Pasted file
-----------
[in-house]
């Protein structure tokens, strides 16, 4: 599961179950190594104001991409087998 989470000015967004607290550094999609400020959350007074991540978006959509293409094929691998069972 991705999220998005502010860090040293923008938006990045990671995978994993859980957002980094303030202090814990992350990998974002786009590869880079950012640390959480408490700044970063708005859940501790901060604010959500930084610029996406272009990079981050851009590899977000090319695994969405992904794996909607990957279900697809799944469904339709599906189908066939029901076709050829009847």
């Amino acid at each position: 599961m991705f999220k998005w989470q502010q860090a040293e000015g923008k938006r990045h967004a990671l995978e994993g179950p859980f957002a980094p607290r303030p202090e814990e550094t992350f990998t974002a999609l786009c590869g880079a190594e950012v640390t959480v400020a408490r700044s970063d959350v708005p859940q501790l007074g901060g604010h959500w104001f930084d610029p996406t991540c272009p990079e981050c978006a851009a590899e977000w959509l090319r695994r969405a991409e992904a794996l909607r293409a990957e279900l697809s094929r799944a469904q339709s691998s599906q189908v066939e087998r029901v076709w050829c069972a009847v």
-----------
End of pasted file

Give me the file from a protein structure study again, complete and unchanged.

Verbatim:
[in-house]
């Protein structure tokens, strides 16, 4: 599961179950190594104001991409087998 989470000015967004607290550094999609400020959350007074991540978006959509293409094929691998069972 991705999220998005502010860090040293923008938006990045990671995978994993859980957002980094303030202090814990992350990998974002786009590869880079950012640390959480408490700044970063708005859940501790901060604010959500930084610029996406272009990079981050851009590899977000090319695994969405992904794996909607990957279900697809799944469904339709599906189908066939029901076709050829009847």
């Amino acid at each position: 599961m991705f999220k998005w989470q502010q860090a040293e000015g923008k938006r990045h967004a990671l995978e994993g179950p859980f957002a980094p607290r303030p202090e814990e550094t992350f990998t974002a999609l786009c590869g880079a190594e950012v640390t959480v400020a408490r700044s970063d959350v708005p859940q501790l007074g901060g604010h959500w104001f930084d610029p996406t991540c272009p990079e981050c978006a851009a590899e977000w959509l090319r695994r969405a991409e992904a794996l909607r293409a990957e279900l697809s094929r799944a469904q339709s691998s599906q189908v066939e087998r029901v076709w050829c069972a009847v």